A quick confab with locals led us to a wonderfully varied range of live musical events, from the discovery of Chutney soca – which fuses Indian folk, soca and Bollywood songs – to Tuesday on the Rocks, where sets from top mas artists such as Kes, Barrington Levy, Alison Hinds and Edwin Yearwood combine to create a fantastic party night.

We also discovered the Under the Trees concerts at the Normandie Hotel, famed for its intimate, friendly vibe and the chance to see both established and emerging soca and calypso stars – the likes of Bunji Garlin, Fay-Ann Lyons, Machel Montano, Destra, Denyse Plummer, Mighty Sparrow, Black Stalin, Calypso Rose and David Rudder. At around TT$250, tickets are pricey by local standards, but include some of the hottest sets you’ll see on the island. Best of all, they finish at about 11pm, just when the panyards start swinging into action…

Perfect pan
Before my visits to the panyards, I hadn’t appreciated the skill and dexterity involved in steel pan. But spending nights on these scrubby concrete lots, watching some of pan’s best exponents rehearse for Trinidad and Tobago’s annual nationwide Panorama competition was a revelatory experience, and the best place to feel the energy of Carnival. Suddenly I got it: the different sections of the band; the intricacy of the arrangements; the subtle nuances of the bass and tenor pans; and also the fact that the instrument itself is so entwined with the cultural and political heritage of the islands.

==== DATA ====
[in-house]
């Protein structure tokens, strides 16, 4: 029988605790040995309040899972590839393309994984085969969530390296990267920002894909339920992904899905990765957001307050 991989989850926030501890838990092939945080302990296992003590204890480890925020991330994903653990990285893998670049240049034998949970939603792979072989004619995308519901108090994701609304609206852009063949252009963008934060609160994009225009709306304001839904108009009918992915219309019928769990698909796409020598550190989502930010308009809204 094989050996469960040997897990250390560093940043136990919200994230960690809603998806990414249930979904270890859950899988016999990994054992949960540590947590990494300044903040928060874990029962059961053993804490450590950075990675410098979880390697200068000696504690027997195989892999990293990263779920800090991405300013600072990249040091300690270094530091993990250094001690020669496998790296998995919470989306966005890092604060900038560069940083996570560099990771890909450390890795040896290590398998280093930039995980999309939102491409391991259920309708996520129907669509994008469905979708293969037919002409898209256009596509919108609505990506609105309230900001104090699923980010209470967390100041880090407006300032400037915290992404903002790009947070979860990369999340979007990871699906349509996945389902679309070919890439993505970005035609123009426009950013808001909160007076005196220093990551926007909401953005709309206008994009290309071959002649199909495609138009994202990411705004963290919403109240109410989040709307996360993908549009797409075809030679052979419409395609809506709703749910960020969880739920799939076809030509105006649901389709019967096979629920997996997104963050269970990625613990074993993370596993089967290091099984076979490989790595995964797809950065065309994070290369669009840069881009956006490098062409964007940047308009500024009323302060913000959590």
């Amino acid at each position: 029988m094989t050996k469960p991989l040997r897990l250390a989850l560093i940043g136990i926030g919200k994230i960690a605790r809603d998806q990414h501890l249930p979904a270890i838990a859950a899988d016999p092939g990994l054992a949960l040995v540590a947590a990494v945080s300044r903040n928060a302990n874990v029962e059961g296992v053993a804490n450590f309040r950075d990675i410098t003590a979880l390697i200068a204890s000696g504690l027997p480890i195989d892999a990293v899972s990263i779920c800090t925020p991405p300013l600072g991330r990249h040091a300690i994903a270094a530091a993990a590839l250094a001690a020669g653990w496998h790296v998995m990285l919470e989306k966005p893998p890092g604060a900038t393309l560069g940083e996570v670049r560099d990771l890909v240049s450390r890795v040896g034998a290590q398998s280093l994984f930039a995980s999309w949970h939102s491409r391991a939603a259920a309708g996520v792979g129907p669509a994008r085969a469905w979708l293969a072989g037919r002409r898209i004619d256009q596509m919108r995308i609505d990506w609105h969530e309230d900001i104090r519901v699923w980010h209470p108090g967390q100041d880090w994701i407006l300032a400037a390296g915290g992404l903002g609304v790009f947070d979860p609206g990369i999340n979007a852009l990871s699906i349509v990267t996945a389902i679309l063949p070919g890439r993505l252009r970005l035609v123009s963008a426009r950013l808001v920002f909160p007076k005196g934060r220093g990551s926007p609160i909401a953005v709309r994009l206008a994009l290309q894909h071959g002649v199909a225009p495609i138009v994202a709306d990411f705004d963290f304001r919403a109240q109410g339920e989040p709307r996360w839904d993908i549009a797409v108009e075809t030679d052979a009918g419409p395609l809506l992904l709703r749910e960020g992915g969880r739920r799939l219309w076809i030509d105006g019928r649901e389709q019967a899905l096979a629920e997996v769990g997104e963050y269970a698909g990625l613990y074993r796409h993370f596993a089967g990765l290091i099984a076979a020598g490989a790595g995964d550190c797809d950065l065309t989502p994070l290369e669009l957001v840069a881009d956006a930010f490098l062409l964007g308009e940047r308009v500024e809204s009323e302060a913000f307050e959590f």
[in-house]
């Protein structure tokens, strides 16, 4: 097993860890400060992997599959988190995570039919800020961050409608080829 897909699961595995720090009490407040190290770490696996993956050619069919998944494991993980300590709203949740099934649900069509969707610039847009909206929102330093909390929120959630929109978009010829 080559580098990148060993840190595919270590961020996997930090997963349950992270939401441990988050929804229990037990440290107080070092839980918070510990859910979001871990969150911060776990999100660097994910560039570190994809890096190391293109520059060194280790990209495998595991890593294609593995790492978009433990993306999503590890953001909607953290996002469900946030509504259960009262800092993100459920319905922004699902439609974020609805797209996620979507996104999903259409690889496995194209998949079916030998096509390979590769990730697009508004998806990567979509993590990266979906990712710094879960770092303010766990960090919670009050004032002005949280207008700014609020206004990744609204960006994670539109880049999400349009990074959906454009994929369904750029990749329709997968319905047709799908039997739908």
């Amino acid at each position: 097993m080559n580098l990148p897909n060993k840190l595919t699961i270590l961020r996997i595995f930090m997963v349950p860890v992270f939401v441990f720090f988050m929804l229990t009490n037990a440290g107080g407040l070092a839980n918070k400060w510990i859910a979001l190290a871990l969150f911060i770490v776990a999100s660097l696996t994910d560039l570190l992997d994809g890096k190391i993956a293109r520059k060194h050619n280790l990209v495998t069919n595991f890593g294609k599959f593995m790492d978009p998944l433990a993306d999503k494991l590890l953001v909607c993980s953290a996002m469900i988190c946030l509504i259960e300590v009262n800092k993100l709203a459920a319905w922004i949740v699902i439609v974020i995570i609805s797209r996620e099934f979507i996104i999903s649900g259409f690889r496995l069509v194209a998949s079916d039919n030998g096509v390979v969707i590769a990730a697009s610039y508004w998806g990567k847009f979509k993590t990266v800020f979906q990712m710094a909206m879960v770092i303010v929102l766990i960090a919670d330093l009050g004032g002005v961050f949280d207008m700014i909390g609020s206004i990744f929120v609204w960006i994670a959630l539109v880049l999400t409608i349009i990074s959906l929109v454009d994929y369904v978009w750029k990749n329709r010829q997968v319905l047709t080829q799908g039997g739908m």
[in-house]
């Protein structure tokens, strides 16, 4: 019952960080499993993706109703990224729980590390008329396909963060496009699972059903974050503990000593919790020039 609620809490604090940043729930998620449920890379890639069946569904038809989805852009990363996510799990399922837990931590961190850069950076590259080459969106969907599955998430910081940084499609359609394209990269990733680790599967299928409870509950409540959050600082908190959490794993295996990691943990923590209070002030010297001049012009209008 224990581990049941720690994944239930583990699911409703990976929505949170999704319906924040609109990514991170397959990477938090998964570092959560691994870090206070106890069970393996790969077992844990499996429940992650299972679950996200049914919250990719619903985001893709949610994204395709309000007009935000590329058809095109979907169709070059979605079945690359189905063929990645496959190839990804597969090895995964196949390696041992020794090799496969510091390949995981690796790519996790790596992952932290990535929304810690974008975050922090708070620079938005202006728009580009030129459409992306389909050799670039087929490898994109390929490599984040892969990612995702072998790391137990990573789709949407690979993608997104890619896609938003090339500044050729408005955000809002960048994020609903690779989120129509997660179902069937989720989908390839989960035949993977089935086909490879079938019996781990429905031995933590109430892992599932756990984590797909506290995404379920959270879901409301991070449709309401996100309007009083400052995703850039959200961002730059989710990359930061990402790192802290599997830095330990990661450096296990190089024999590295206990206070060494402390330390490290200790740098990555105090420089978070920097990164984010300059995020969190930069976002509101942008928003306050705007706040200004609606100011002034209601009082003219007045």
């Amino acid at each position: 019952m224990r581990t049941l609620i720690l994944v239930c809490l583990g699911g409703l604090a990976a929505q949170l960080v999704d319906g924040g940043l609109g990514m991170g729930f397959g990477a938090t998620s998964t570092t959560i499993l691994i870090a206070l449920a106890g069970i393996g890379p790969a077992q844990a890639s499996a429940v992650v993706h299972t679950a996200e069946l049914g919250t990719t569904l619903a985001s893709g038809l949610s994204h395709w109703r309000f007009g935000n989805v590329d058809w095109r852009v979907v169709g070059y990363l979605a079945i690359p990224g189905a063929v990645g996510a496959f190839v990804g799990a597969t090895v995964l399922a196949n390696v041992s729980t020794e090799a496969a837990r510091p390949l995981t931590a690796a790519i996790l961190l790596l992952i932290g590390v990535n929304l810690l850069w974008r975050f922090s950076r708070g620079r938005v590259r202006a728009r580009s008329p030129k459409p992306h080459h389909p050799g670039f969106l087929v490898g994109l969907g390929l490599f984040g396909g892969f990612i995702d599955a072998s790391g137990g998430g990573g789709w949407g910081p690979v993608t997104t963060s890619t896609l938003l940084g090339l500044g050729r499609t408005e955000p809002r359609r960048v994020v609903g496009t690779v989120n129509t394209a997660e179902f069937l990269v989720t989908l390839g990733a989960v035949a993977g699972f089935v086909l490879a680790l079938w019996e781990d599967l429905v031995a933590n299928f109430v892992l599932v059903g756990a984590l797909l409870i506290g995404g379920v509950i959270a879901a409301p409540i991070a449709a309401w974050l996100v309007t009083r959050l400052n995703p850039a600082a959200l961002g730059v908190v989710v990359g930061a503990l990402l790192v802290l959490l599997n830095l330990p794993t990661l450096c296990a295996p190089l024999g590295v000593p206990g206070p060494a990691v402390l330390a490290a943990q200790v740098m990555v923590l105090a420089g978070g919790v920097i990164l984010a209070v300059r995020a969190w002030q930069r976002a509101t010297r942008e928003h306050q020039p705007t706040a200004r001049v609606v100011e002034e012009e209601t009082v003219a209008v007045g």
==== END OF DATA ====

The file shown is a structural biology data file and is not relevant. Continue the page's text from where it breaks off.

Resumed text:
Most stirring of all was the stamina and commitment of the orchestra members. A full-scale top-class pan band, such as Phase II Pan Groove, Renegades, Desperadoes, Invaders or Trinidad All Stars, comprises around 100 musicians of all ages and experience, working for hours every night in the run-up to Panorama final, a huge competition held on Carnival Saturday at Queen’s Park Savannah. Visitors are welcome to come and listen. So we did, supping beers and corn soup while checking out the different yards in downtown Port of Spain.

At time of writing there is some doubt about funding for next year’s Panorama, but it’s hard to imagine this crucial element of Carnival not taking place. It’s as integral a part of Carnival as the likes of Peter Minshall. Indeed, if there’s one person who has ensured that Carnival’s long history of bands devised and dressed by talented band leaders has continued into the 21st century, it’s this masman. In the 1970s Minshall brought his artist-trained eye back home from London’s Central School of Art and Design to create fascinating narratives for each year’s parade, with eye-popping costumes to match. Bands such as Tribe, Elements and Harts can now number in the thousands, often dressed in little more than that ubiquitous Carnival staple of lurid sparkly bikinis and feathers. But Minshall, and equally influential ‘theatre mas’ man Brian Mac Farlane, have always offered something more thoughtful and considered.

A marvellous mess